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A Peacemaking Workshop Series with a Local Church

Last February, Bassem Melki, our Dean of Faculty and peacemaking team lead, shared about our intention to work with local churches towards creating a culture of peacemaking in the hope of impacting the Arab world in the years to come. Over the past year and a half, Bassem and his team worked closely with a diverse collaborative team of 14 local evangelical pastors and church leaders to develop a theory of peacemaking and reconciliation that is contextual to the Arab world. “There are many approaches to conflict resolution out there” shared Bassem, “and though they are highly effective, they sometimes do not recognize Arab socio-cultural norms.” By developing an approach to peacemaking that faces Arab socio-cultural norms head-on, we at ABTS can help Arab church ministers and leaders be better equipped as they practice conflict resolution and reconciliation in their ministerial contexts. As we work towards our vision to see God glorified, communities restored and people reconciled through the Church in the Arab world, we know that we must first begin with ourselves as members of the Arab Church.

Following up on this impetus, the peacemaking team began holding workshops on peacemaking and conflict resolution for ministry team members from the Beirut Nazarene Church earlier this year. “The more we studied peacemaking, the more the church leaders came to see that peacemaking and conflict resolution are an integral part of the holistic message of the gospel, so it became important to them that we continue to explore the practical and theological aspects of peacemaking together” shared Bassem. The trainings offered are dynamic and focus on the aspects of peacemaking that the ministry teams feel that they need to focus on. This way, the peacemaking team can continue to engage with the ministry teams in manners that are relevant to their ministerial contexts.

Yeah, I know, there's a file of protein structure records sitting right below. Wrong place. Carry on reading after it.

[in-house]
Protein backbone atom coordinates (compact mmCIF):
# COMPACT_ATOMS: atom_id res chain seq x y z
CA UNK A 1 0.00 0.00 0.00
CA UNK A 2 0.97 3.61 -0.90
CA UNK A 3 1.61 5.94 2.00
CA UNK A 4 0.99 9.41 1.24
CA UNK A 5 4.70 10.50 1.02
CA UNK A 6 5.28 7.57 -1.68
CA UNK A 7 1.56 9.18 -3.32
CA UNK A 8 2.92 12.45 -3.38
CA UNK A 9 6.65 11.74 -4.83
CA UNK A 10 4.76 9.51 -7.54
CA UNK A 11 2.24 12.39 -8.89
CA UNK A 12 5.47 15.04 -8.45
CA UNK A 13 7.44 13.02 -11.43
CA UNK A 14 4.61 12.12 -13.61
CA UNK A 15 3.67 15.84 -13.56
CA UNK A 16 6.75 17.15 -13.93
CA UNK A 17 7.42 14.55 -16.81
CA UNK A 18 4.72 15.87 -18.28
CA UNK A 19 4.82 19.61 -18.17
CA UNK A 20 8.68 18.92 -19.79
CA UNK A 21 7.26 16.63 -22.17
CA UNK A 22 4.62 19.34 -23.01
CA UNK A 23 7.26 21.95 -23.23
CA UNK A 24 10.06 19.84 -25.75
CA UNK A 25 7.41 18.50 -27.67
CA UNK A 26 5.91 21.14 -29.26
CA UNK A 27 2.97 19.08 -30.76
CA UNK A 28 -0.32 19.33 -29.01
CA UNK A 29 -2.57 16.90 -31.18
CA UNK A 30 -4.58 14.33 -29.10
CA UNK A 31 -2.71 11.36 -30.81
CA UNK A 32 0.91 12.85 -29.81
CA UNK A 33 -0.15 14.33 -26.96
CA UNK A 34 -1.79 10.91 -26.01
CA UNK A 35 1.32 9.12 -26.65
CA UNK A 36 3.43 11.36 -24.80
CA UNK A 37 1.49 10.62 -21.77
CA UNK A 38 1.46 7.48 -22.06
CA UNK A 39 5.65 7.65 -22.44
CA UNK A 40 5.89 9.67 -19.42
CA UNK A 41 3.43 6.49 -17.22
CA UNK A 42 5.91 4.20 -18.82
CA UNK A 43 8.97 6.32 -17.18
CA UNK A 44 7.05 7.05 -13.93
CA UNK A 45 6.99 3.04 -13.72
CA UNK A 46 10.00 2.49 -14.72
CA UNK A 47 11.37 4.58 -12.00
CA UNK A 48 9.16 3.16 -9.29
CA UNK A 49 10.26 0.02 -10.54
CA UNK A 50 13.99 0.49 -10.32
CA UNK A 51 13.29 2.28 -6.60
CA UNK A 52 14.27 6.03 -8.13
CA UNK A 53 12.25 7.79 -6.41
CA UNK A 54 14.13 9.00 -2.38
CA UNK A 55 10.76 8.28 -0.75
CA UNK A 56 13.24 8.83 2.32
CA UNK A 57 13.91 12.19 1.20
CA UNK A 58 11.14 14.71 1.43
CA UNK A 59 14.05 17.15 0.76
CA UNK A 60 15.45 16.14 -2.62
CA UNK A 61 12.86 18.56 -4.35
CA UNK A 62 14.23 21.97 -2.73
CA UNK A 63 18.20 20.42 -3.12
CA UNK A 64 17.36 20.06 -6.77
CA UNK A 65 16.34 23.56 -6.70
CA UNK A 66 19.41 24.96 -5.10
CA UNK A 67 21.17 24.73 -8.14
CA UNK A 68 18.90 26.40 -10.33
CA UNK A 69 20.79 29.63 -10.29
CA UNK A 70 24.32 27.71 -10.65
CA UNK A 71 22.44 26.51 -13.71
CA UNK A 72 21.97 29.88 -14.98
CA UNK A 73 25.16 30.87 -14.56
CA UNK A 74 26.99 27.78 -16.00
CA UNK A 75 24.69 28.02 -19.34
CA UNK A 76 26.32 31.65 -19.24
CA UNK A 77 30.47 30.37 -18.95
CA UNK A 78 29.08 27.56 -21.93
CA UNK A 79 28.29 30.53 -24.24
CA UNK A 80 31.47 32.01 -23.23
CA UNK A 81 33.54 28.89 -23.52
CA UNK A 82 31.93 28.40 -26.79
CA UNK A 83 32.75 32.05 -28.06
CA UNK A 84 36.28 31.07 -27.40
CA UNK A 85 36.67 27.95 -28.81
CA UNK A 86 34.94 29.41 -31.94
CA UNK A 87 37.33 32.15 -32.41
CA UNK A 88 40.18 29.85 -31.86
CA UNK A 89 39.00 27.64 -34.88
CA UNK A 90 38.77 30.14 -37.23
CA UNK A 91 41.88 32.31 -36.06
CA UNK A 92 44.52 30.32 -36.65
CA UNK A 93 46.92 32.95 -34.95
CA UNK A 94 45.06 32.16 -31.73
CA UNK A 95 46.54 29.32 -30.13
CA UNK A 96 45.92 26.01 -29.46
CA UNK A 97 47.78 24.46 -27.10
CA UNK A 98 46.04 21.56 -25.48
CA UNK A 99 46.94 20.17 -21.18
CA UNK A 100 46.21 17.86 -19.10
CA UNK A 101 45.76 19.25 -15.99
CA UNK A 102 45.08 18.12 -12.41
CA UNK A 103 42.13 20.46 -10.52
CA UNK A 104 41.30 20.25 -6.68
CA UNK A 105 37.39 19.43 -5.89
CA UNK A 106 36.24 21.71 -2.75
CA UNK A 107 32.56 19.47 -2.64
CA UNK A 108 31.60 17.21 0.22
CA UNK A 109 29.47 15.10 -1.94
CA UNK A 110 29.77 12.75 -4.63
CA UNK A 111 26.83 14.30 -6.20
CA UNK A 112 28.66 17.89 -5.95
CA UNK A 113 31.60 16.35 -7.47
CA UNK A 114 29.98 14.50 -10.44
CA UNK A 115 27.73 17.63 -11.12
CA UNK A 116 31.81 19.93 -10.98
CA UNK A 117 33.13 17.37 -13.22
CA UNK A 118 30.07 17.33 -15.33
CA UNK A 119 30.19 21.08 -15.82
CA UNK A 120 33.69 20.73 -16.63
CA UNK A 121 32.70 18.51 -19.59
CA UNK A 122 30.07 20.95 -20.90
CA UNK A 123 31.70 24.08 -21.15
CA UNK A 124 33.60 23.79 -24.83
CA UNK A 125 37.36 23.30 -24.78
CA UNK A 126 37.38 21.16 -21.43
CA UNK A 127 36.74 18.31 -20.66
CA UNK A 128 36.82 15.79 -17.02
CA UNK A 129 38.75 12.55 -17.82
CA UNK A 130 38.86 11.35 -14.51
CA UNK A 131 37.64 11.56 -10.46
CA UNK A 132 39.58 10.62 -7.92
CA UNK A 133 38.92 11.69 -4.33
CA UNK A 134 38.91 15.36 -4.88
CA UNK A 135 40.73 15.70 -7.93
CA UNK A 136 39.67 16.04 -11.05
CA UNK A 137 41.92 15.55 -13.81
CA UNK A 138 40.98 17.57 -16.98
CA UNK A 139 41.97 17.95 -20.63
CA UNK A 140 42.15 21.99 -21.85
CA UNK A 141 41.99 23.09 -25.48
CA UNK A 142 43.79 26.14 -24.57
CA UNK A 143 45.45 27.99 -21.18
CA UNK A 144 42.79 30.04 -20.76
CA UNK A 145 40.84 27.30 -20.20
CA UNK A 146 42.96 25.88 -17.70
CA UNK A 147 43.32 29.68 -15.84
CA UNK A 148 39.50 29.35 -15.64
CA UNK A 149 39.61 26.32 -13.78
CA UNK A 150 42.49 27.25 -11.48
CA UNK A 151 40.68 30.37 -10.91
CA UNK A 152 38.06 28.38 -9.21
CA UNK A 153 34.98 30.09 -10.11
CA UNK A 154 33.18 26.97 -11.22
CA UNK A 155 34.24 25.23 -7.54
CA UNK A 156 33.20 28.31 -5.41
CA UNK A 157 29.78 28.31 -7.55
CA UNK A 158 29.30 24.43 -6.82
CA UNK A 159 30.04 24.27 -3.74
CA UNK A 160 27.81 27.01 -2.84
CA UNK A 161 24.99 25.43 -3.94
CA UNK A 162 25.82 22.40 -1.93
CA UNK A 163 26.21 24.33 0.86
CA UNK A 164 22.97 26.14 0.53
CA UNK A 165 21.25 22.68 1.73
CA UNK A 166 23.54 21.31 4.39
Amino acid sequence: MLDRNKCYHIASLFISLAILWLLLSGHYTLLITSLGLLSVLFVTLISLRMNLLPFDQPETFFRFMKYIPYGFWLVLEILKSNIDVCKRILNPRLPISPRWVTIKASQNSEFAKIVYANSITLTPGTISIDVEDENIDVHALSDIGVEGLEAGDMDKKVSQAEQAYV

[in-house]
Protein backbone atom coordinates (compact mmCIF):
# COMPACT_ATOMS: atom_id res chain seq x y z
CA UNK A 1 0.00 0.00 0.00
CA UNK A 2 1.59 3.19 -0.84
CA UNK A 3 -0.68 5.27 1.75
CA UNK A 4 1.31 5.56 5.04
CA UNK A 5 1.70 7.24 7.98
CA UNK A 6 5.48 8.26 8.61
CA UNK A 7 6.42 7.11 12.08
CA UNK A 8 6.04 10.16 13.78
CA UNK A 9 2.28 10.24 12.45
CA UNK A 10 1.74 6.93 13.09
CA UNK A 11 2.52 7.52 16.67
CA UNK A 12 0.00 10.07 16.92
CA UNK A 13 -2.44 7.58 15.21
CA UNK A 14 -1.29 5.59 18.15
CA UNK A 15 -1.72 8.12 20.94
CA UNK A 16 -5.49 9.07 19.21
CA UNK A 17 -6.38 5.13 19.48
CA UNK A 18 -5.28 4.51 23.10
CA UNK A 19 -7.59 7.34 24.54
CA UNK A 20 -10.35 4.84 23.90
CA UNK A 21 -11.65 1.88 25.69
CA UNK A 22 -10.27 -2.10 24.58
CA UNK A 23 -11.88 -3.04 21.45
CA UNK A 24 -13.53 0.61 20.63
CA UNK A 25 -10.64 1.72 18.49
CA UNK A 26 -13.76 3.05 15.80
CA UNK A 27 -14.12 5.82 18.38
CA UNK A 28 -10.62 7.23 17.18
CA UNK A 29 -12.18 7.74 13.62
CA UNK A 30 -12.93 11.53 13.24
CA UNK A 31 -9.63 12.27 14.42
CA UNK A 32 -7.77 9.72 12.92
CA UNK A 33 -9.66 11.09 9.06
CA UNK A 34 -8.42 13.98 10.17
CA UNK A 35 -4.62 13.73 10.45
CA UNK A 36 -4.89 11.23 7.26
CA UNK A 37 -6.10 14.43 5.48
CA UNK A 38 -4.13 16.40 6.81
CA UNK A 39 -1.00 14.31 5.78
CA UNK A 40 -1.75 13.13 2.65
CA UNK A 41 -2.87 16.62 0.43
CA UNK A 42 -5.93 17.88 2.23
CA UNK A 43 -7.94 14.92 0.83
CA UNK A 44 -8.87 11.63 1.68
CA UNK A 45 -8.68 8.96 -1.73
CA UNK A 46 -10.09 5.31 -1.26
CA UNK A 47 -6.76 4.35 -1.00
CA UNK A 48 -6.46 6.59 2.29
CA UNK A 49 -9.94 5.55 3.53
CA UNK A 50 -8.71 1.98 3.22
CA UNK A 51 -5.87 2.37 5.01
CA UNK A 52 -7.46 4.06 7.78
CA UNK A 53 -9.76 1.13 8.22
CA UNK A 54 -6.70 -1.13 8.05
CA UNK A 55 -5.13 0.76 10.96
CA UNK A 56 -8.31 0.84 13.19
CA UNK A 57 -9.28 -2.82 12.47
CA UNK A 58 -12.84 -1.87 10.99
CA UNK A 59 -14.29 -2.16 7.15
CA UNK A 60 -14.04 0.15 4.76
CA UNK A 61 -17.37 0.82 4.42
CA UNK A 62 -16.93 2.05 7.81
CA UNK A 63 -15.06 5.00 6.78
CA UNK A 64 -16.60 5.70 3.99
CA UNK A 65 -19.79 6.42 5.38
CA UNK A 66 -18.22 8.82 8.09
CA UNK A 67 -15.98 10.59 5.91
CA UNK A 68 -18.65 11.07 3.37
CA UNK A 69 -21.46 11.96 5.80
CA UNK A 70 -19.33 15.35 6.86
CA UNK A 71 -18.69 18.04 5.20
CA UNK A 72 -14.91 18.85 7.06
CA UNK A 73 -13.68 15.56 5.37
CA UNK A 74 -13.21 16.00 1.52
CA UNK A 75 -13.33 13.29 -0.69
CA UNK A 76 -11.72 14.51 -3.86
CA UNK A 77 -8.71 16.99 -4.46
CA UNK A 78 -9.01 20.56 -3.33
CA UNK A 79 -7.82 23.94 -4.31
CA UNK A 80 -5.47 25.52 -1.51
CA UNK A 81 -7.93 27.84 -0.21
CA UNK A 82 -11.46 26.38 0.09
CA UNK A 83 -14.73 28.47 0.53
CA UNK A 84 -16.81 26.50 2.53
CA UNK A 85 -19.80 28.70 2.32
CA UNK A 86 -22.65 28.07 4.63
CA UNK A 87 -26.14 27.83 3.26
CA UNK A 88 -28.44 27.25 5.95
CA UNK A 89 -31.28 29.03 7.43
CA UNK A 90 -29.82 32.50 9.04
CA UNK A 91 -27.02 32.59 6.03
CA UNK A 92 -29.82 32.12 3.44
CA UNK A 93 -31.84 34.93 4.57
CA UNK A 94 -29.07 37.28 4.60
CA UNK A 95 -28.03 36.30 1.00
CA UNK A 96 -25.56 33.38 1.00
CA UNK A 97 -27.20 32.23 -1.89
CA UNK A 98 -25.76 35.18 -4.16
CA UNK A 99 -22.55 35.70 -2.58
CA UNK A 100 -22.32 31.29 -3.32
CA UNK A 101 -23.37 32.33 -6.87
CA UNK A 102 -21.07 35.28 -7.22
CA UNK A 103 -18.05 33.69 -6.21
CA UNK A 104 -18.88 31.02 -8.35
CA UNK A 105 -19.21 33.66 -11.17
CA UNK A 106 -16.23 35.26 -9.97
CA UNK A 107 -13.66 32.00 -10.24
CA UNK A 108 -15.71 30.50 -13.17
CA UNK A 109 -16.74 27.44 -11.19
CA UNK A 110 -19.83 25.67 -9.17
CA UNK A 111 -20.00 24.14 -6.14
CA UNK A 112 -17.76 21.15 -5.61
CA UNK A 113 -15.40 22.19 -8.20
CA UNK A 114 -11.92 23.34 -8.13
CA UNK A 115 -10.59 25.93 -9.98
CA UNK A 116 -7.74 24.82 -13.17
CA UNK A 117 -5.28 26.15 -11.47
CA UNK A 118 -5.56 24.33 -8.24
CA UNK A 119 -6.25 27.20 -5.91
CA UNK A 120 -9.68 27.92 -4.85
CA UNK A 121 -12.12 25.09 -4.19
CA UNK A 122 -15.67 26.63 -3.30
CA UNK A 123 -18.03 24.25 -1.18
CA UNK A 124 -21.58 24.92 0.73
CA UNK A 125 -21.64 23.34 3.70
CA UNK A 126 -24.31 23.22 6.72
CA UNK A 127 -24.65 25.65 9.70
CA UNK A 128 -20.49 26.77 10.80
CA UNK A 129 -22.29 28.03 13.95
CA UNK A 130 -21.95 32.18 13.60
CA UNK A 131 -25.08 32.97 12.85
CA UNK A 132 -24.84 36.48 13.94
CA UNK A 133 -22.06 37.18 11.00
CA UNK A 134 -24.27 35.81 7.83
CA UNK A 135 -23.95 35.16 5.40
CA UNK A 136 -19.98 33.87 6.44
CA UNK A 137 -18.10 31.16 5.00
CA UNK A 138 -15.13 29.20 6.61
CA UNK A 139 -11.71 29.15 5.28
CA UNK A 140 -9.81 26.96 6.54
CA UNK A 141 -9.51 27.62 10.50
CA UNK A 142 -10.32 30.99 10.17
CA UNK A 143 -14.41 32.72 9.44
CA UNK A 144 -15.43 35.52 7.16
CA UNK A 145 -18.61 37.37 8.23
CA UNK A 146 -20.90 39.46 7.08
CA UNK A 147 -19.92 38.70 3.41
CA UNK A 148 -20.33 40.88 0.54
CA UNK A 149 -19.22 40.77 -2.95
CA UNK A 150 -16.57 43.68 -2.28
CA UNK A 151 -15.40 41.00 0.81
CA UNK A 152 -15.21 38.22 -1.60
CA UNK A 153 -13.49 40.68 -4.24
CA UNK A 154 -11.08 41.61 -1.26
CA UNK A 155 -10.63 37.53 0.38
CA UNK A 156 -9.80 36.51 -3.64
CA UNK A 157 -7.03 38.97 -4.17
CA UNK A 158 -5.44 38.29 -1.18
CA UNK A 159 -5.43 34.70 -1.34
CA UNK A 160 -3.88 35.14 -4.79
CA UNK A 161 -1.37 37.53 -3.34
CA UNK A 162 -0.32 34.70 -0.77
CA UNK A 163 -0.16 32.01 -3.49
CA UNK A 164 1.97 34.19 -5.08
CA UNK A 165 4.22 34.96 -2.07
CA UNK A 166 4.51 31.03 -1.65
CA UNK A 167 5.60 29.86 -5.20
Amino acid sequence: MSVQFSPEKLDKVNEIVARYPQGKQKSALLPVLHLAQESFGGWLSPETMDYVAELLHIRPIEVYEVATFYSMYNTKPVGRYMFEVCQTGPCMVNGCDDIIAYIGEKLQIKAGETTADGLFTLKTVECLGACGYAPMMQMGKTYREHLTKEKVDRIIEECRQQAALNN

The team held three training days for 36 members of the ministry teams from the Beirut Nazarene Church. The first day of sessions, held on May 8, focused on different conflict styles and on understanding the self. People with different characters approach conflict differently, so it is important to know where one’s strengths and weaknesses lie so that we can grow together as peacemakers. Some people, for example, tend to seek compromise to resolve conflict. Some become competitive and aggressive, while others avoid conflict resolution altogether. The ministry teams went through many case studies on the day that helped them become aware of their personal attitudes and how they can grow into effective peacemakers. As the teams engaged more with the case studies, they were able to become aware of personal needs and work together so that they can continue to grow, achieve goals as a team, and work towards maintaining relationships and a sense of community.